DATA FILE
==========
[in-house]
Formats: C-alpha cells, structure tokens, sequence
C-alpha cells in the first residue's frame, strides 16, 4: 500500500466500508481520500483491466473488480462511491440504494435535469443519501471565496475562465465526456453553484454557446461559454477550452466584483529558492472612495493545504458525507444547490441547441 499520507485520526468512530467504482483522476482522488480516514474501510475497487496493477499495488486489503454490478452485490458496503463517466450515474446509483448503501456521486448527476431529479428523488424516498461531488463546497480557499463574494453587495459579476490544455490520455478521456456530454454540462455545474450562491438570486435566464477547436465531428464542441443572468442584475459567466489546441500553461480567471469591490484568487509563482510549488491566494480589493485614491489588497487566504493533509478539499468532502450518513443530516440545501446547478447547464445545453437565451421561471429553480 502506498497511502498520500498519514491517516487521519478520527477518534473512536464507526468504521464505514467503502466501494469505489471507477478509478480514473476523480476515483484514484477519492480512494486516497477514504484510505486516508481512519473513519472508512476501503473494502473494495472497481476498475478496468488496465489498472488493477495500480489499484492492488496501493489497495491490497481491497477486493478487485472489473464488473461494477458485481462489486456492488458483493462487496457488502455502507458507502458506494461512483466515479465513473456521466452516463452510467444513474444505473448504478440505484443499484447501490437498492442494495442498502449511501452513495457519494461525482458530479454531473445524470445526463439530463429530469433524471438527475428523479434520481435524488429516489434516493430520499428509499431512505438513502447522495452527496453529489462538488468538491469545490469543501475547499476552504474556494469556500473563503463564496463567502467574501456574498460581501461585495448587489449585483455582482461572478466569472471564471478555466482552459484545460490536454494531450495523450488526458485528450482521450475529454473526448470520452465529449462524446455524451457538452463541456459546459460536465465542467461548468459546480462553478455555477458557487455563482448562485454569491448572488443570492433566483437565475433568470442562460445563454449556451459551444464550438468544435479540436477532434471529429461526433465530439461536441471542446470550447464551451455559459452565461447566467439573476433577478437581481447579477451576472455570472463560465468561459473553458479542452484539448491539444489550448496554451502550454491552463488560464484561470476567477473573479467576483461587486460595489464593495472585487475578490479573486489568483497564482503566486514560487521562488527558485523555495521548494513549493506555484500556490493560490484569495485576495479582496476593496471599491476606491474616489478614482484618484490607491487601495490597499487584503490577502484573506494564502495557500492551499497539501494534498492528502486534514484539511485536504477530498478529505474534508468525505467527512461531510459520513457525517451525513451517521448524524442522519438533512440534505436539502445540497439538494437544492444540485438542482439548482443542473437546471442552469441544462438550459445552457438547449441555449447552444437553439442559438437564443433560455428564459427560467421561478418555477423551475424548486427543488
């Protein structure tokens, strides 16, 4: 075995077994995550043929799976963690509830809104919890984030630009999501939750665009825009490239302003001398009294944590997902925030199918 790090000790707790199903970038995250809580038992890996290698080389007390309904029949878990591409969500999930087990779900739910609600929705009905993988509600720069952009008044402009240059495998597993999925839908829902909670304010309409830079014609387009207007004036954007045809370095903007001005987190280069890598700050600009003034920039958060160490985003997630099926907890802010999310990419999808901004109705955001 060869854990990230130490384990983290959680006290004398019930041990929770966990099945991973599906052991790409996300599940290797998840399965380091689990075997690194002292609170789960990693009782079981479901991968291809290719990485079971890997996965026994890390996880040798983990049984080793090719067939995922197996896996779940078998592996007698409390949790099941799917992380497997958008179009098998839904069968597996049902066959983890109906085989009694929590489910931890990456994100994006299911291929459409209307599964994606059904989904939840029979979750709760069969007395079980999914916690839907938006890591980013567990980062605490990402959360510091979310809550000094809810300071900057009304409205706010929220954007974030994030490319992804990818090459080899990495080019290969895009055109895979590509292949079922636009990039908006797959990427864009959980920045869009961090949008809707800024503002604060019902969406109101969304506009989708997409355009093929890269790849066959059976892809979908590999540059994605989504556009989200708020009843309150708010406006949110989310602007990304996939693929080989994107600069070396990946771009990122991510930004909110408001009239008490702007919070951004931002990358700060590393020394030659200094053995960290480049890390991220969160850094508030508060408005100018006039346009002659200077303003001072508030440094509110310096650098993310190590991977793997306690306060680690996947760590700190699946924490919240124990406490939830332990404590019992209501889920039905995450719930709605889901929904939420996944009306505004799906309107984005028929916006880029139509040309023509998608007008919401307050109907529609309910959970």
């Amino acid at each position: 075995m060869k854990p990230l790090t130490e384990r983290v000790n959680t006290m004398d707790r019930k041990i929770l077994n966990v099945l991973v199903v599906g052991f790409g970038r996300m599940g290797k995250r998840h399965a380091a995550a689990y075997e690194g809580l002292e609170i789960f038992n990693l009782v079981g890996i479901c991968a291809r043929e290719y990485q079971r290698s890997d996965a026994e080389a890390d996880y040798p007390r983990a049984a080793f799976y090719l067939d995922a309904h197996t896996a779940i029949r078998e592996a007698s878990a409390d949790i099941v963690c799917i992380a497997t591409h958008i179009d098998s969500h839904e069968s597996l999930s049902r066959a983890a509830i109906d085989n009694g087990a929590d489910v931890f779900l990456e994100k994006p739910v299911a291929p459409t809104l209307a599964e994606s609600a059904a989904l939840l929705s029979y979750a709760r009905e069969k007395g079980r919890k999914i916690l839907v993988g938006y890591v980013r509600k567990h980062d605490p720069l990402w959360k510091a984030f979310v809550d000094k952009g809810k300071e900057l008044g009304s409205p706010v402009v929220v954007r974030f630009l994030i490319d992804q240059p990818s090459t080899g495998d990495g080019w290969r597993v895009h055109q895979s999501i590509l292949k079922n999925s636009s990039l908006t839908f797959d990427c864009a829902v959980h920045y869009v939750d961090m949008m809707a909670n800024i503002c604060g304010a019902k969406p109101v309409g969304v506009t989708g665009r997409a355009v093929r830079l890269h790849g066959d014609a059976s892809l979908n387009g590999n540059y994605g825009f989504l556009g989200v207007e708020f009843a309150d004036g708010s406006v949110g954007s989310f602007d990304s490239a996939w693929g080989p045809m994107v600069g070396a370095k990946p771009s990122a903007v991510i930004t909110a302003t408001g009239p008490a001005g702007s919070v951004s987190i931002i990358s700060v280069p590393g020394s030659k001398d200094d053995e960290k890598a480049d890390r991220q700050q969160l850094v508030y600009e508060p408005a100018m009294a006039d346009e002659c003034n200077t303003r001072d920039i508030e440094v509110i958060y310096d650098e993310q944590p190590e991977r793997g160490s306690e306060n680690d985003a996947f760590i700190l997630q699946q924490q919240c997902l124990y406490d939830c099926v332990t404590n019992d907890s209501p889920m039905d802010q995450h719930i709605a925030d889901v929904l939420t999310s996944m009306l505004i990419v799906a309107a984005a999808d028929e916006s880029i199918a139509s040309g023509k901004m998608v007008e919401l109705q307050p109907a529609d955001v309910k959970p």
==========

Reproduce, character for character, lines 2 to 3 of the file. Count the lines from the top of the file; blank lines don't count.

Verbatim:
Formats: C-alpha cells, structure tokens, sequence
C-alpha cells in the first residue's frame, strides 16, 4: 500500500466500508481520500483491466473488480462511491440504494435535469443519501471565496475562465465526456453553484454557446461559454477550452466584483529558492472612495493545504458525507444547490441547441 499520507485520526468512530467504482483522476482522488480516514474501510475497487496493477499495488486489503454490478452485490458496503463517466450515474446509483448503501456521486448527476431529479428523488424516498461531488463546497480557499463574494453587495459579476490544455490520455478521456456530454454540462455545474450562491438570486435566464477547436465531428464542441443572468442584475459567466489546441500553461480567471469591490484568487509563482510549488491566494480589493485614491489588497487566504493533509478539499468532502450518513443530516440545501446547478447547464445545453437565451421561471429553480 502506498497511502498520500498519514491517516487521519478520527477518534473512536464507526468504521464505514467503502466501494469505489471507477478509478480514473476523480476515483484514484477519492480512494486516497477514504484510505486516508481512519473513519472508512476501503473494502473494495472497481476498475478496468488496465489498472488493477495500480489499484492492488496501493489497495491490497481491497477486493478487485472489473464488473461494477458485481462489486456492488458483493462487496457488502455502507458507502458506494461512483466515479465513473456521466452516463452510467444513474444505473448504478440505484443499484447501490437498492442494495442498502449511501452513495457519494461525482458530479454531473445524470445526463439530463429530469433524471438527475428523479434520481435524488429516489434516493430520499428509499431512505438513502447522495452527496453529489462538488468538491469545490469543501475547499476552504474556494469556500473563503463564496463567502467574501456574498460581501461585495448587489449585483455582482461572478466569472471564471478555466482552459484545460490536454494531450495523450488526458485528450482521450475529454473526448470520452465529449462524446455524451457538452463541456459546459460536465465542467461548468459546480462553478455555477458557487455563482448562485454569491448572488443570492433566483437565475433568470442562460445563454449556451459551444464550438468544435479540436477532434471529429461526433465530439461536441471542446470550447464551451455559459452565461447566467439573476433577478437581481447579477451576472455570472463560465468561459473553458479542452484539448491539444489550448496554451502550454491552463488560464484561470476567477473573479467576483461587486460595489464593495472585487475578490479573486489568483497564482503566486514560487521562488527558485523555495521548494513549493506555484500556490493560490484569495485576495479582496476593496471599491476606491474616489478614482484618484490607491487601495490597499487584503490577502484573506494564502495557500492551499497539501494534498492528502486534514484539511485536504477530498478529505474534508468525505467527512461531510459520513457525517451525513451517521448524524442522519438533512440534505436539502445540497439538494437544492444540485438542482439548482443542473437546471442552469441544462438550459445552457438547449441555449447552444437553439442559438437564443433560455428564459427560467421561478418555477423551475424548486427543488